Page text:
Thanks to winter’s return after a four-year hiatus, Lake Tahoe’s wildflowers are poised to impress with a banner year
After four years of drought, Tahoe is heading into summer on the heels of an average snowpack winter: The Lake is once again flowing from its outlet, and Tahoe’s flowering plants, having waited patiently for the right opportunity, are poised to erupt in a display not seen since 2011.
In anticipation of this bloom, the Tahoe Institute for Natural Science (TINS) is sponsoring a Tahoe Wildflower Big Year, which will include a wealth of opportunities for learning about and experiencing Tahoe’s rich wildflower flora.
The Tahoe Wildflower Big Year is sure to be a successful event, as who doesn’t like wildflowers? They dazzle us with myriad combinations of colors, shapes and fragrances. Some, like Washington lilies or towering larkspur, can impress us with sheer height, while large-leaf lupine found along Tahoe City’s shoreline stand out with their massive aggregations. Sometimes tiny flowers, when taken en masse, can produce an impressive visual display rivaling the larger species, as with porterella at Page Meadows or carpets of tiny blue-eyed Mary blossoms adding swaths of color to open forests.
For me, there is great pleasure to be had in finding some of the smaller, less conspicuous flowers hiding among the dappled light of the forest floor, species like steer’s head or rattlesnake plantain. Many of these forest flowers have complex shapes, leaving one to ponder how they ever manage to get pollinated. Other forest floor species like pinewoods lousewort and Brown’s peony actually hide their flowers beneath frilly foliage, as if they are hoping to prevent pollination altogether. However, these specialized flowers recruit pollinators in unique ways, forcing bees and other pollinators to adopt certain postures and behaviors that ultimately lead to more efficient pollen exchange.
An assortment of wildflowers at the foot of Castle Peak, photo by Grant Kaye
Orchids in the Woods
Orchids comprise the second largest plant family on the planet and are known for unique flower shapes and structures. Though largely a tropical group, about a dozen species can be found in the Tahoe region, including the rattlesnake plantain. Unlike their tropical cousins, all of Tahoe’s species possess small flowers, either green, white or reddish. The most conspicuous of these is the rein orchid, whose small spikes of white flowers can be found in a variety of moist habitats, particularly seeps and springs. One of the hardest to find is the phantom orchid, which is restricted to shady forests of the West Shore and only reveals itself in years with considerable moisture. We have our fingers crossed that it will show for this year’s Tahoe Wildflower Big Year.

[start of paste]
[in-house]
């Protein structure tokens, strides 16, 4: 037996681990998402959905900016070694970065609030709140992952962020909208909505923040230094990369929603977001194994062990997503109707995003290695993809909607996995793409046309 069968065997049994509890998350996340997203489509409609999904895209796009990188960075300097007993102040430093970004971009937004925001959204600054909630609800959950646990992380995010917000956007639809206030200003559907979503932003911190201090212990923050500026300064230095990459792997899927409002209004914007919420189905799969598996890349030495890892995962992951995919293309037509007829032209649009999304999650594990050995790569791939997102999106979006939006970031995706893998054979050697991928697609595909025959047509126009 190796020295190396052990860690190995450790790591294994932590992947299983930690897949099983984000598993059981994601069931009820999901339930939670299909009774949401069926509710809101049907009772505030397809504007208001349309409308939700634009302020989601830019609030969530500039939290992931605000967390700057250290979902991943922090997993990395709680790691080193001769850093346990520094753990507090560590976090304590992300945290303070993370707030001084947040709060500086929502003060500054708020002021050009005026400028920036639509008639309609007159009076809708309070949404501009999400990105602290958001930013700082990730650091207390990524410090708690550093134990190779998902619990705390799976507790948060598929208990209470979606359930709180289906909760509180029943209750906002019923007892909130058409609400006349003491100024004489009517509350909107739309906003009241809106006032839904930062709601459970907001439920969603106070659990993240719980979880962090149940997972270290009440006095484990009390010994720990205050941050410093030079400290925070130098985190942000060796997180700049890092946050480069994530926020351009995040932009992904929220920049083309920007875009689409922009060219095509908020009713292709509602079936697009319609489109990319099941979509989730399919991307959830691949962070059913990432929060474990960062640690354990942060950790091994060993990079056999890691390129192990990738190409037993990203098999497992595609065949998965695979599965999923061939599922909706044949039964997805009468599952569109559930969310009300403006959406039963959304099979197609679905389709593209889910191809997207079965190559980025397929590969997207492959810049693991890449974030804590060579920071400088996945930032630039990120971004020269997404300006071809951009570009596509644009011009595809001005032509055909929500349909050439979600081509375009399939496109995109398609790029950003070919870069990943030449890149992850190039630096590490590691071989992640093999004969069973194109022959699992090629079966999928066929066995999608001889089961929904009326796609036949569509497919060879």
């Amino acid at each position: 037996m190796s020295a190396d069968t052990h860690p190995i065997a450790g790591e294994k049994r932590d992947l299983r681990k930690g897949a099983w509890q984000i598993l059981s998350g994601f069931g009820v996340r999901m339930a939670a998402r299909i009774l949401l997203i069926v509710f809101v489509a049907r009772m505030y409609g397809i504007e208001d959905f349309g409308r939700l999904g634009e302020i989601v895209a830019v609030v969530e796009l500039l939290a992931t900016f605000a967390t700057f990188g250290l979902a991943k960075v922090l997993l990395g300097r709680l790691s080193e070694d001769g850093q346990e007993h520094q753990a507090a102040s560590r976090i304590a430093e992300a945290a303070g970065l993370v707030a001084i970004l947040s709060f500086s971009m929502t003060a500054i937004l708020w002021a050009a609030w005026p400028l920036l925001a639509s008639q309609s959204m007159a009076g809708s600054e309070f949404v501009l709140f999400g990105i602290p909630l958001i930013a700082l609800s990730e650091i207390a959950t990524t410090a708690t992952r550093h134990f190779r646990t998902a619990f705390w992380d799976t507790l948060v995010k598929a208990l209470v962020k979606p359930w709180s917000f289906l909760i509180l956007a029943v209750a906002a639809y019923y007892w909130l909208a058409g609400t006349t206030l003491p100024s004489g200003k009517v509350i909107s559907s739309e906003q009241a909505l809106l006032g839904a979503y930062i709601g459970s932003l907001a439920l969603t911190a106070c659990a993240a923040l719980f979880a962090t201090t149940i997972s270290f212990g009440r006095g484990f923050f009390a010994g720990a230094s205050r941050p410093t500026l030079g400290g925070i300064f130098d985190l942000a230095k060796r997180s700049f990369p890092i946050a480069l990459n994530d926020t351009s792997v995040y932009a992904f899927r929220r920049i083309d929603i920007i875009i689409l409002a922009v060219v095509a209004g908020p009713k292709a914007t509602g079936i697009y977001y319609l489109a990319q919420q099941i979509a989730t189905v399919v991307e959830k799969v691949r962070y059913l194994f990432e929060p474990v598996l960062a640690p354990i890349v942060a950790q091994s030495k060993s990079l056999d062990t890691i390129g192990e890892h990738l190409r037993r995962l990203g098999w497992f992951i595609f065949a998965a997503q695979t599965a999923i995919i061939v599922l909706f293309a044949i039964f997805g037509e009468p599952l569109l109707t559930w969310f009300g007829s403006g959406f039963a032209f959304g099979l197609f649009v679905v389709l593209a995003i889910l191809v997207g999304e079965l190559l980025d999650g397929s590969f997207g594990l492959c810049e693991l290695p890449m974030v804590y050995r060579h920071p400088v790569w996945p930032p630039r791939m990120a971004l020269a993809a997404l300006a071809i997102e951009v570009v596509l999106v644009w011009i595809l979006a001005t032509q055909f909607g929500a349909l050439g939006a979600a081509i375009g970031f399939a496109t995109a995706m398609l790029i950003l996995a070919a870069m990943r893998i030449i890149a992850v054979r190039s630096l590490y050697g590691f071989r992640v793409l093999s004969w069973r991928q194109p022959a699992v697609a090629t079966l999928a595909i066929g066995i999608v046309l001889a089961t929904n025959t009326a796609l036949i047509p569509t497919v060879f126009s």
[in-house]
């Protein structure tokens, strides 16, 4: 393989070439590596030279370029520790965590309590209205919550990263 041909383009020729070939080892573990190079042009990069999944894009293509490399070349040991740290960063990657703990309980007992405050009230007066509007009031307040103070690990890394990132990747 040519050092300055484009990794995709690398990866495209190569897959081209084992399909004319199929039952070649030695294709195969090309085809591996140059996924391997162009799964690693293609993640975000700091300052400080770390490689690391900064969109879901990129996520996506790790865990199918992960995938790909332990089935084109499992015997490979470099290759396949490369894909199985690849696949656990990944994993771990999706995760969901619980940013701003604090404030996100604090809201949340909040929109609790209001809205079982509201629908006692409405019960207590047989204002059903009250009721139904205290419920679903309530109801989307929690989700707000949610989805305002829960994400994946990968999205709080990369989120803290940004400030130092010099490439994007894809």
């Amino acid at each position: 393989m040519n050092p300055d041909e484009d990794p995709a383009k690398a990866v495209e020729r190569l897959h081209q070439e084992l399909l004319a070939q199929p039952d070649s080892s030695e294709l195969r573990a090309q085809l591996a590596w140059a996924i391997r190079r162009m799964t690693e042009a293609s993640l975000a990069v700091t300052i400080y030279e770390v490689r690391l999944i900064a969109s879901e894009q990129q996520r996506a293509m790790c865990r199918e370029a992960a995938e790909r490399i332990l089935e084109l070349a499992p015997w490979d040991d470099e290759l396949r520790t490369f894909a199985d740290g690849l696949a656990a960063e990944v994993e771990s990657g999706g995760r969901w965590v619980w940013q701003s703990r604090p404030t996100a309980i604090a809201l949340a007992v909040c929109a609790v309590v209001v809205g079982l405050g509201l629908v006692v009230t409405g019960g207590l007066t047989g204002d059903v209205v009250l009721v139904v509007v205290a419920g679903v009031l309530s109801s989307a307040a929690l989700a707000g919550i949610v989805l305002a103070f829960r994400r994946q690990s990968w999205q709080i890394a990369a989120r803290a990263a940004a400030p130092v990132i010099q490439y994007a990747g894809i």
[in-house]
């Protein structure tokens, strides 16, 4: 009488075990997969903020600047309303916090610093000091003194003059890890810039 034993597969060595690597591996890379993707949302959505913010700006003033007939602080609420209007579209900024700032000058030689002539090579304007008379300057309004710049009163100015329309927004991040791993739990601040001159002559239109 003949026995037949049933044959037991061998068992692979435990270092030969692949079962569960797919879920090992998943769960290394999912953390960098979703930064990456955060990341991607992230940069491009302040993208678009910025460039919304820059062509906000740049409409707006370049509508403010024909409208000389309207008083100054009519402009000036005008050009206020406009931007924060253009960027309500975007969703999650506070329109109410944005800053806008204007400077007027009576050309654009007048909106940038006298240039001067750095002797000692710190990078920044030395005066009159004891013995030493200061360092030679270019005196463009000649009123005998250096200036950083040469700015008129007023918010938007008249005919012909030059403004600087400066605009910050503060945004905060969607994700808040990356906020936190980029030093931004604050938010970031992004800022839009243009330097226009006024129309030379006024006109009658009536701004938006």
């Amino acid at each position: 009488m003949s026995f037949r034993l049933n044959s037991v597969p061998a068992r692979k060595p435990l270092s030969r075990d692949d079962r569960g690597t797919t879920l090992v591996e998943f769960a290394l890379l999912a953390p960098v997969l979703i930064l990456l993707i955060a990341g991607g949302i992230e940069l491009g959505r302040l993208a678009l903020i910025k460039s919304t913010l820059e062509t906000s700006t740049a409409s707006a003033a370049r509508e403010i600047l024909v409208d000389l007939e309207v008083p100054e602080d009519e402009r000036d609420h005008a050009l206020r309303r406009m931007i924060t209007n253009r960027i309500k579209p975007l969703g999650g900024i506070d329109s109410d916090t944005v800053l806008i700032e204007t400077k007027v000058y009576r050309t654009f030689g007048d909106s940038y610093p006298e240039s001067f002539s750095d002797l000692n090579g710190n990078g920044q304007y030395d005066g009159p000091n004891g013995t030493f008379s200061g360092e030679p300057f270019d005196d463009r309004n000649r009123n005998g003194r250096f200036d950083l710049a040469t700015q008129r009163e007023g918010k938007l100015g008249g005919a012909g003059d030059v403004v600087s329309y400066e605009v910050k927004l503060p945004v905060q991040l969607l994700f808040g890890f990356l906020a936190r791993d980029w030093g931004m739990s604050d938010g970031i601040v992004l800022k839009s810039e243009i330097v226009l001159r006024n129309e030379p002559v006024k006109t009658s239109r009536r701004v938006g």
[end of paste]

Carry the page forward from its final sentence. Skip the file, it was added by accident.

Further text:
Phantom orchids, along with their close relatives the coral roots, lack chlorophyll and therefore cannot gain energy through photosynthesis. Instead, they tap into mycorrhiza (the symbiotic root systems between fungi and other plants) and steal nutrients, especially carbohydrates. This form of feeding is known as myco-heterotrophy, and several other plants that engage in this strategy of parasitism are among our most beloved Sierra plants: pinedrops and the early-blooming snow plant. Many plants that do photosynthesize nevertheless parasitize the fungal associations of other plants, or sometimes they simply parasitize the roots of other plants directly. Well-known examples of the latter include the roughly ten species of paintbrushes found at Lake Tahoe.
Phantom orchid, courtesy photo
Finding the Flora
So, where do I recommend going to look for all of these fascinating flowers? Start with the TINS website, www.tinsweb.org, to see if any of the free guided outings line up with your schedule. If you can’t join a TINS outing, or simply want to explore on your own, just about any trail should produce interesting flowers this summer—and trails with many twists and turns, transiting through a diversity of habitats, will be even better. Best yet, find a trail that climbs in elevation. Conifers block both sunlight to the forest floor and views for the wildflower watcher, so getting up to where you can find open slopes should produce great displays.
Water is critical for plants, and any water source will produce a variety of moisture conditions suitable for a variety of plant species. Marshes and wetlands may be relative monocultures of sedges and other emergent vegetation, but smaller ponds in a dry landscape and any flowing water should have an abundance of interesting plants at its margins. Small streams, springs, and especially snowpocket seeps and meltwater can produce some of the lushest and most diverse natural gardens in Tahoe. Aspen stands can be great, too, as they let light in, hold moisture and produce rich soils for a great diversity of herbaceous plants.
Indian paintbrush at Squaw Valley, photo by Ryan Salm
Lastly, consider the timing of your excursion. As the season progresses, a succession of species will appear and then disappear as conditions change from cool and moist to hot and dry. This progression tracks upwards in elevation, and from south-facing to north-facing aspects, which is why convoluted trails that climb in elevation and cross multiple drainages (and water sources) will provide the best opportunities for spectacular wildflower displays. These usually peak in early to mid-July at places like Carson Pass, Mt. Rose Summit area and along the Pacific Crest, though precipitation and temperatures during the spring and summer can shift these peaks by several weeks.
To learn more through the Tahoe Wildflower Big Year events, which include guided wildflower outings, workshops and talks on a variety of topics, go to www.tinsweb.org.
Will Richardson is a biologist and executive director of the Tahoe Institute for Natural Science (TINS).